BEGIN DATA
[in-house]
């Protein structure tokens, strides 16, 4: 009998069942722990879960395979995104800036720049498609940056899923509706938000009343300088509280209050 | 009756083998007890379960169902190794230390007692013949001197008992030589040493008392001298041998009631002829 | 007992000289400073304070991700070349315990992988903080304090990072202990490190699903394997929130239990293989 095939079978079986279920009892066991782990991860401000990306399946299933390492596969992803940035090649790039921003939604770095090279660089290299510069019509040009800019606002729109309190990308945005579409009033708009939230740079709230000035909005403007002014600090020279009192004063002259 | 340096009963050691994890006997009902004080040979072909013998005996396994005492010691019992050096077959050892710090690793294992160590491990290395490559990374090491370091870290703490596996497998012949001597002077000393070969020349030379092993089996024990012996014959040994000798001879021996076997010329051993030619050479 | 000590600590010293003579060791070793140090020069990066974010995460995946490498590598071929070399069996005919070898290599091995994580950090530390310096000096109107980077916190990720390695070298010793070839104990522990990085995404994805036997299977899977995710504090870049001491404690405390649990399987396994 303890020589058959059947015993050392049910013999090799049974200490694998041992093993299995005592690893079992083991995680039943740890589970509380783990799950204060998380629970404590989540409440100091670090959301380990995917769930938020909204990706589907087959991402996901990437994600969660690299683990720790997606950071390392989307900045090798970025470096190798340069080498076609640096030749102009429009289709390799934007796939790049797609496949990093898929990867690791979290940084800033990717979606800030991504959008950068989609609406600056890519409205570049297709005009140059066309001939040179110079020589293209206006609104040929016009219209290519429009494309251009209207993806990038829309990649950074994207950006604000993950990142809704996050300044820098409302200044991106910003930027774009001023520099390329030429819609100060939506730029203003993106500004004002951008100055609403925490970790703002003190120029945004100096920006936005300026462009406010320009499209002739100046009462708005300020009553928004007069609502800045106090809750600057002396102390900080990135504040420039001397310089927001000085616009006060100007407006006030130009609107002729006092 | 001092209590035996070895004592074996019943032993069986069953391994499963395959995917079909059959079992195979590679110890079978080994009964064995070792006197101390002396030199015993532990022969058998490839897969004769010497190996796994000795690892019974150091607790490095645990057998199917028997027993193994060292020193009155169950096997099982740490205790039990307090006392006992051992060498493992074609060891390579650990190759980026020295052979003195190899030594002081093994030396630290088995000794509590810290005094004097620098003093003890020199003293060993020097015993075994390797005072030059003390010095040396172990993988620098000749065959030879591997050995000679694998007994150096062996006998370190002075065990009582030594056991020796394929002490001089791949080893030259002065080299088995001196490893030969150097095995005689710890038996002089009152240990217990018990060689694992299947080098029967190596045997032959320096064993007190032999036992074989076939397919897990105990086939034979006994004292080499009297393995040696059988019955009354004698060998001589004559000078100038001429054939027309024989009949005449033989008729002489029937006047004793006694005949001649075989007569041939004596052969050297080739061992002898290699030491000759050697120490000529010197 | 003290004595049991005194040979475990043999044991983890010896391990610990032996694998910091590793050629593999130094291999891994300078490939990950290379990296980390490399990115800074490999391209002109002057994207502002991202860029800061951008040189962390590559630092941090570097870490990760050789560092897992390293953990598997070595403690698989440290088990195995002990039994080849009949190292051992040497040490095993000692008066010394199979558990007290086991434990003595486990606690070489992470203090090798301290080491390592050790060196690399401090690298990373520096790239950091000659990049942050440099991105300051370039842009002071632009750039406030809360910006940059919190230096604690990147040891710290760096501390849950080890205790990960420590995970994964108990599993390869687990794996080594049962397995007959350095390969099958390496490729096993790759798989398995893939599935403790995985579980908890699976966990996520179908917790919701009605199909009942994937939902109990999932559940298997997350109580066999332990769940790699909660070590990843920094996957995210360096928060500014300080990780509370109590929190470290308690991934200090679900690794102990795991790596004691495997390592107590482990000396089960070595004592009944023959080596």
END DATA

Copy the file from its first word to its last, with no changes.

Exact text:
[in-house]
């Protein structure tokens, strides 16, 4: 009998069942722990879960395979995104800036720049498609940056899923509706938000009343300088509280209050 | 009756083998007890379960169902190794230390007692013949001197008992030589040493008392001298041998009631002829 | 007992000289400073304070991700070349315990992988903080304090990072202990490190699903394997929130239990293989 095939079978079986279920009892066991782990991860401000990306399946299933390492596969992803940035090649790039921003939604770095090279660089290299510069019509040009800019606002729109309190990308945005579409009033708009939230740079709230000035909005403007002014600090020279009192004063002259 | 340096009963050691994890006997009902004080040979072909013998005996396994005492010691019992050096077959050892710090690793294992160590491990290395490559990374090491370091870290703490596996497998012949001597002077000393070969020349030379092993089996024990012996014959040994000798001879021996076997010329051993030619050479 | 000590600590010293003579060791070793140090020069990066974010995460995946490498590598071929070399069996005919070898290599091995994580950090530390310096000096109107980077916190990720390695070298010793070839104990522990990085995404994805036997299977899977995710504090870049001491404690405390649990399987396994 303890020589058959059947015993050392049910013999090799049974200490694998041992093993299995005592690893079992083991995680039943740890589970509380783990799950204060998380629970404590989540409440100091670090959301380990995917769930938020909204990706589907087959991402996901990437994600969660690299683990720790997606950071390392989307900045090798970025470096190798340069080498076609640096030749102009429009289709390799934007796939790049797609496949990093898929990867690791979290940084800033990717979606800030991504959008950068989609609406600056890519409205570049297709005009140059066309001939040179110079020589293209206006609104040929016009219209290519429009494309251009209207993806990038829309990649950074994207950006604000993950990142809704996050300044820098409302200044991106910003930027774009001023520099390329030429819609100060939506730029203003993106500004004002951008100055609403925490970790703002003190120029945004100096920006936005300026462009406010320009499209002739100046009462708005300020009553928004007069609502800045106090809750600057002396102390900080990135504040420039001397310089927001000085616009006060100007407006006030130009609107002729006092 | 001092209590035996070895004592074996019943032993069986069953391994499963395959995917079909059959079992195979590679110890079978080994009964064995070792006197101390002396030199015993532990022969058998490839897969004769010497190996796994000795690892019974150091607790490095645990057998199917028997027993193994060292020193009155169950096997099982740490205790039990307090006392006992051992060498493992074609060891390579650990190759980026020295052979003195190899030594002081093994030396630290088995000794509590810290005094004097620098003093003890020199003293060993020097015993075994390797005072030059003390010095040396172990993988620098000749065959030879591997050995000679694998007994150096062996006998370190002075065990009582030594056991020796394929002490001089791949080893030259002065080299088995001196490893030969150097095995005689710890038996002089009152240990217990018990060689694992299947080098029967190596045997032959320096064993007190032999036992074989076939397919897990105990086939034979006994004292080499009297393995040696059988019955009354004698060998001589004559000078100038001429054939027309024989009949005449033989008729002489029937006047004793006694005949001649075989007569041939004596052969050297080739061992002898290699030491000759050697120490000529010197 | 003290004595049991005194040979475990043999044991983890010896391990610990032996694998910091590793050629593999130094291999891994300078490939990950290379990296980390490399990115800074490999391209002109002057994207502002991202860029800061951008040189962390590559630092941090570097870490990760050789560092897992390293953990598997070595403690698989440290088990195995002990039994080849009949190292051992040497040490095993000692008066010394199979558990007290086991434990003595486990606690070489992470203090090798301290080491390592050790060196690399401090690298990373520096790239950091000659990049942050440099991105300051370039842009002071632009750039406030809360910006940059919190230096604690990147040891710290760096501390849950080890205790990960420590995970994964108990599993390869687990794996080594049962397995007959350095390969099958390496490729096993790759798989398995893939599935403790995985579980908890699976966990996520179908917790919701009605199909009942994937939902109990999932559940298997997350109580066999332990769940790699909660070590990843920094996957995210360096928060500014300080990780509370109590929190470290308690991934200090679900690794102990795991790596004691495997390592107590482990000396089960070595004592009944023959080596």